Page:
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A focus on human suffering in elie wiesels story night

Wiesel grew up in Sighet, a small town in Translyvania. He is a strict Orthodox Jew who is tutored by Moshe the Beadle.

  • One must write out of one's own experience, out of one's own identity;
  • The child was still alive when he filed past the scaffold and heard someone behind him wonder aloud, "Where is God?
  • The Existence of Evil - Philosophers and religious scholars have theorized on the existence of evil for centuries, asking the question "How or why does God allow evil to exist if he is, in fact, all powerful and good;
  • He also recognizes that those prisoners who completely lose their faith soon die;
  • Eliezer - Wiesel gives a first person psychological account of life in a concentration camp;
  • In addition to the kapos who treat regular prisoners almost as cruelly as the SS, Eliezer witnesses three instances of sons turning against their fathers:

When all foreign Jews are expelled, Moshe is deported. He returns to Sighet with horrific tales. Fascists gain control in Hungary and allow the Nazis to come. The Jews of Sighet remain in denial that anything bad will happen to them.

Days later, the town is ordered to evacuate. Eliezer's family is part of the last group. Their former Gentile servant, Martha, warns them of impending danger and offers them a place of refuge. Eliezer and his townsmen are packed into cattle cars and suffer terribly. One woman, Madame Schacter, continually screams of a fire. She is silenced by her fellow prisoners. As the train arrives at Birkenau, they see smoke rising from chimneys and are inundated with the horrific smell of burning flesh.

The first selection occurs. Eliezer and his father lie about their age and avoid the crematorium. As they walk to Auschwitz they pass a pit of burning babies. When they arrive in their barracks they are disinfected with gasoline, receive a tattoo, and are dressed in prison clothes.

Eliezer's father asks to go to the bathroom and is clobbered by a kapo. The prisoners are then escorted to Buna, a work camp four hours away. Wiesel emphasizes the human failure to comprehend just how evil humans can be. He and his family are warned several times to flee, yet they and the town find the truth impossible. Wiesel's primary goal in publishing Night is to prevent another Holocaust from happening.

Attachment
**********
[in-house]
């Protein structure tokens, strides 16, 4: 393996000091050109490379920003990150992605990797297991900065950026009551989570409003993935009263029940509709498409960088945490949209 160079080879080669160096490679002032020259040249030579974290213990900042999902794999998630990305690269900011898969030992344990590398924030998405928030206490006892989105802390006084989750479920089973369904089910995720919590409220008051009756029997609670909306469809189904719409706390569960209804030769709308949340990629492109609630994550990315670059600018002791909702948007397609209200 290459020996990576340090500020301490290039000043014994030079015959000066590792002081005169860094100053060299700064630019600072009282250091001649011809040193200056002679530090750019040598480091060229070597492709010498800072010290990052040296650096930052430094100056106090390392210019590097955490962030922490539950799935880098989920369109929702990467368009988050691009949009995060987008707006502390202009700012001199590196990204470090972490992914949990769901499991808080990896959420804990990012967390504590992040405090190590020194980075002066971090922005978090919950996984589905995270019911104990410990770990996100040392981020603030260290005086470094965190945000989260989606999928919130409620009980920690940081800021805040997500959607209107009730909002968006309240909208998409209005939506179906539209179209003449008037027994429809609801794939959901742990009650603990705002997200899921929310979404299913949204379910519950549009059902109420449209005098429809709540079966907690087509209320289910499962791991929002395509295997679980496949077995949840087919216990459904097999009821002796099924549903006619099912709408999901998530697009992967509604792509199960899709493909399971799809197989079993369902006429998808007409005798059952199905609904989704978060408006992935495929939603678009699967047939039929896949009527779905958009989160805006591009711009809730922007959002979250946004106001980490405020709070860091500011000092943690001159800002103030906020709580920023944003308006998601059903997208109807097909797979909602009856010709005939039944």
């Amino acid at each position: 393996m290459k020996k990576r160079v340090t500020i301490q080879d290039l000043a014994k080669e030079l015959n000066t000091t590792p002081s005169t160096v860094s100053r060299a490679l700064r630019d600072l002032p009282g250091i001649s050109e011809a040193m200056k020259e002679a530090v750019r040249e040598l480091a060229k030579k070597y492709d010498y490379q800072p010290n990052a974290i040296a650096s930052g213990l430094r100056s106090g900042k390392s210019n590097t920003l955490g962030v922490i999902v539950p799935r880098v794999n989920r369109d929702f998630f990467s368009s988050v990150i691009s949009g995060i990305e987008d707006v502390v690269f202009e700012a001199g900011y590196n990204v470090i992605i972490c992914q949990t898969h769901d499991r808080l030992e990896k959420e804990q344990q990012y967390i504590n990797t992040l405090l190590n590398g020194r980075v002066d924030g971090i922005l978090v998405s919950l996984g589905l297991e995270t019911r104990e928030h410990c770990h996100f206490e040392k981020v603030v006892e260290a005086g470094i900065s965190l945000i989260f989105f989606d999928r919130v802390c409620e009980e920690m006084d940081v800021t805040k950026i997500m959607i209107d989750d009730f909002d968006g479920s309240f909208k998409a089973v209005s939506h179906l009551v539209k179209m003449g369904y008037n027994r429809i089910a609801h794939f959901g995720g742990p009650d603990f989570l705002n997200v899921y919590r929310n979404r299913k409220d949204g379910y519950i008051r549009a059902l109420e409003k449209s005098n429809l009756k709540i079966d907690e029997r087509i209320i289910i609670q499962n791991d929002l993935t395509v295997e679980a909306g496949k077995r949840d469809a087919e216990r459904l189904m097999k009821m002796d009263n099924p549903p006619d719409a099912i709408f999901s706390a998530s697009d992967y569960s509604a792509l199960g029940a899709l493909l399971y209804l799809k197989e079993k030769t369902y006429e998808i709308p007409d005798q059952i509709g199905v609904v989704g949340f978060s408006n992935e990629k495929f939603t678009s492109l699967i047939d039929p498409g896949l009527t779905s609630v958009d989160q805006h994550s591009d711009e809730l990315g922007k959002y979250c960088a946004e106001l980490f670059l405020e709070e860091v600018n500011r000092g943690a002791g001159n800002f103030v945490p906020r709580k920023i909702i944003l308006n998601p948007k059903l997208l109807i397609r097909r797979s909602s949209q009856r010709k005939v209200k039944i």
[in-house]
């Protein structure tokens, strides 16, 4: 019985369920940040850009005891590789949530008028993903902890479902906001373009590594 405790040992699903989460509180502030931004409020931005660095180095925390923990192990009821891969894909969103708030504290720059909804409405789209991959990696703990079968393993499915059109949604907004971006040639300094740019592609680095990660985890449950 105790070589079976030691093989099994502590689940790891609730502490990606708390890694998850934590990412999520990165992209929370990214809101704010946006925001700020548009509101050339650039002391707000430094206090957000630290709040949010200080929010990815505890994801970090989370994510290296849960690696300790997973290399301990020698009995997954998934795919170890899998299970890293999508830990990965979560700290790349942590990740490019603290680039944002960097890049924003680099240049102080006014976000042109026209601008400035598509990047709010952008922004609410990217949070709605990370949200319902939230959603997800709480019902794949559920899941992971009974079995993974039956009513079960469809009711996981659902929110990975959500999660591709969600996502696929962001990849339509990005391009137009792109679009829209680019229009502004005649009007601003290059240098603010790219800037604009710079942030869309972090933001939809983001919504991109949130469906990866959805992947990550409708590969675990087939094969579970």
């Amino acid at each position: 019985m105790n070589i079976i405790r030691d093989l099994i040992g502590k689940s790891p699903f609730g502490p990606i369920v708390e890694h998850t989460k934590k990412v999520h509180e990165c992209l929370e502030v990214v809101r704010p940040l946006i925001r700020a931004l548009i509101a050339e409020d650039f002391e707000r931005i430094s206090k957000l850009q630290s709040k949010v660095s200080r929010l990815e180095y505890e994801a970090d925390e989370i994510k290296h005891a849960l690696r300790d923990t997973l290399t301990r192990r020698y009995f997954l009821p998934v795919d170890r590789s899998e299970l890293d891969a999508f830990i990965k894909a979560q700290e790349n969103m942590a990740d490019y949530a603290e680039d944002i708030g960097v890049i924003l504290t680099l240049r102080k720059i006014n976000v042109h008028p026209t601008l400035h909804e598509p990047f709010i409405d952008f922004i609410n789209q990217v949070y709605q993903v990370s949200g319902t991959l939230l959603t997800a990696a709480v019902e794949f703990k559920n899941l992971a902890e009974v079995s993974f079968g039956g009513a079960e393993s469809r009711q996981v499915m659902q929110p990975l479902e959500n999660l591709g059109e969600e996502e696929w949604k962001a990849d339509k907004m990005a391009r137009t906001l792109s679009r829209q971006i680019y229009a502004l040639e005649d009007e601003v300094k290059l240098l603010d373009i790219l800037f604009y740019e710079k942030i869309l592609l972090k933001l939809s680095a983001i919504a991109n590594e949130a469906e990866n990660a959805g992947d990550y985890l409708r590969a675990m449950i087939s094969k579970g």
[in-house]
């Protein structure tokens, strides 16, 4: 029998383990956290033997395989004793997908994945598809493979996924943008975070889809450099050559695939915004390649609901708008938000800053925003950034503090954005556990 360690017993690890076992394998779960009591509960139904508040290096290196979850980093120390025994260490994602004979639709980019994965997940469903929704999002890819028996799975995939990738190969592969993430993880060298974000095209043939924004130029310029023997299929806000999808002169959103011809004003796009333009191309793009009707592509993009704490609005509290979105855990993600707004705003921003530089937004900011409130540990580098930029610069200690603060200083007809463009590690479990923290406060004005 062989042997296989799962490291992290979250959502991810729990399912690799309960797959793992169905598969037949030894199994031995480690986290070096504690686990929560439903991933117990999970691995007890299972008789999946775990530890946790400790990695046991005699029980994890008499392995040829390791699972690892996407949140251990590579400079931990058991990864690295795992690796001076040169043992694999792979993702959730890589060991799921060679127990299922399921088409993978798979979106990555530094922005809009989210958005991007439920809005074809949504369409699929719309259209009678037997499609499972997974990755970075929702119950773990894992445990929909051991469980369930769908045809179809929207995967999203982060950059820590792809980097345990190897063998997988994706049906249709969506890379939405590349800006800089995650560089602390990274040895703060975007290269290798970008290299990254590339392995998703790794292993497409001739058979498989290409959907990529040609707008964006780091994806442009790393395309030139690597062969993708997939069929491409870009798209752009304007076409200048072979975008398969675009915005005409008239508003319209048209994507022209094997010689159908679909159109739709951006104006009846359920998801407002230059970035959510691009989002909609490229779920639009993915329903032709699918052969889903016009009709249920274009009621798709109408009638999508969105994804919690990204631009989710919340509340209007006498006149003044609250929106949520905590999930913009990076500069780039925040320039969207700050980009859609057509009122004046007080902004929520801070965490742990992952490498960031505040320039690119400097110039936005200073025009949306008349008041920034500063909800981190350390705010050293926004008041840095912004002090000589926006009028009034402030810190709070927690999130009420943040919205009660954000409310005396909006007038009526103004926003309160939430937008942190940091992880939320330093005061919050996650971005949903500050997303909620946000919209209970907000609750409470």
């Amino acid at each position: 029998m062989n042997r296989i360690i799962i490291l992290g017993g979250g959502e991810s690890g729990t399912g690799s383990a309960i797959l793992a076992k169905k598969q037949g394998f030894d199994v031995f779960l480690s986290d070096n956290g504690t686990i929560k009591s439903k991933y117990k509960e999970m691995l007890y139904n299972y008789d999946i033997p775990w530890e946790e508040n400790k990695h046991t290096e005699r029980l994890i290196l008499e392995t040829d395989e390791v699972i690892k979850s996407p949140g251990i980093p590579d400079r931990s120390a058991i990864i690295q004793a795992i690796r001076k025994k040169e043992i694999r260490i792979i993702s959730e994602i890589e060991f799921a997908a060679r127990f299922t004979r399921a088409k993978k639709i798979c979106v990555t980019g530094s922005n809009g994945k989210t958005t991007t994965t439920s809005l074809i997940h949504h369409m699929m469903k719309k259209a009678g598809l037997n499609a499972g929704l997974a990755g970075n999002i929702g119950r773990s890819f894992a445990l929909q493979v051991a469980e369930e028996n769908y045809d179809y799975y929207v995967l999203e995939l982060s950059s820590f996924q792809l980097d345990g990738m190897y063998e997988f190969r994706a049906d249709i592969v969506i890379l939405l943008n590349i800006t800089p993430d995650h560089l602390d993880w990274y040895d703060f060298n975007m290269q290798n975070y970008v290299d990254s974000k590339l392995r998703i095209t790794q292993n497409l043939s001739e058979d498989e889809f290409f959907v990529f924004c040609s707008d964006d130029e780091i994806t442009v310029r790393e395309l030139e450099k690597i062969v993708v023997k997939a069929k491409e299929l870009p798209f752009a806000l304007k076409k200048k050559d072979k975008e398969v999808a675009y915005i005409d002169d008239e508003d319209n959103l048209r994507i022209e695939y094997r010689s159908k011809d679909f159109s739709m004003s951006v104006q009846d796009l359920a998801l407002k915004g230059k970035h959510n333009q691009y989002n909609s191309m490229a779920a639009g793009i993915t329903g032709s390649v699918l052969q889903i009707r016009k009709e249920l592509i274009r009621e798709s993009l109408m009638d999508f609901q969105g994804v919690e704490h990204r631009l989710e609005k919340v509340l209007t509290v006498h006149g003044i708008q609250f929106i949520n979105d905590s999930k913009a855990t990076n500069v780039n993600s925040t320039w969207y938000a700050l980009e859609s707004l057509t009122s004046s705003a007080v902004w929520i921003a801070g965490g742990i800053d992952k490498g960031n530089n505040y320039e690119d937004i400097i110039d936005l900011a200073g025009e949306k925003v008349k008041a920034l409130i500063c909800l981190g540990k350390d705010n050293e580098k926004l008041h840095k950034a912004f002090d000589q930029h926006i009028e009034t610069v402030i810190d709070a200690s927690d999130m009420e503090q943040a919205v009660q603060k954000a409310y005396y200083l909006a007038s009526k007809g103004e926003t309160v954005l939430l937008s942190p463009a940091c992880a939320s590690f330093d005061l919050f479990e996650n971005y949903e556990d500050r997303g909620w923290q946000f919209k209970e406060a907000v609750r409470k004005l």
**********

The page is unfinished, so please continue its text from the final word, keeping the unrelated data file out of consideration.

He emphasizes the need to be aware of evil in the world and to believe first hand accounts of it. His recounting of the miserable conditions on the cattle cars and the horrific events he witnesses at Birkenau are examples of first hand accounts that must be taken seriously in order to prevent something as horrible from happening again. At Buna Eliezer is summoned by the dentist to have his gold crown removed.

The dentist, he discovers, is hanged. Eliezer's only focus is to eat and stay alive. He is savagely beaten by the kapo, Idek and is consoled by a French worker, whom he meets years after the war. The prison foreman, Franek, notices Eliezer's gold crown and demands it. Franek beats Eliezer's father and he gives up the crown.

Eliezer catches Idek having sex with a female French worker. Idek whips him mercilessly and warns him that one word of what he saw will result in more severe punishment. During an air raid two cauldrons of soup are left unattended.

A prisoner crawls to them and is shot right before eating some. The Nazis erect a gallows at camp and hang three prisoners, the last one, a boy loved by all, causes even the most jaded of prisoners to weep. It is late summer 1944 and another selection occurs.

This time Eliezer's father is on the wrong side. He gives his spoon and knife to his son. Eliezer rejoices as he returns and discovers there was another selection and his father still lives. Eliezer hurts his foot and is sent to the infirmary. He hears rumors of Russians approaching. The Nazis evacuate the camp.

Eliezer assumes infirmary patients will be killed so he leaves. He discovers later that the patients were liberated the next day. The prisoners are forced to run 42 miles in one night during a blizzard. Those unable to keep up are shot. The refugees stop in a small village where Eliezer and his father keep each other awake to avoid freezing to death.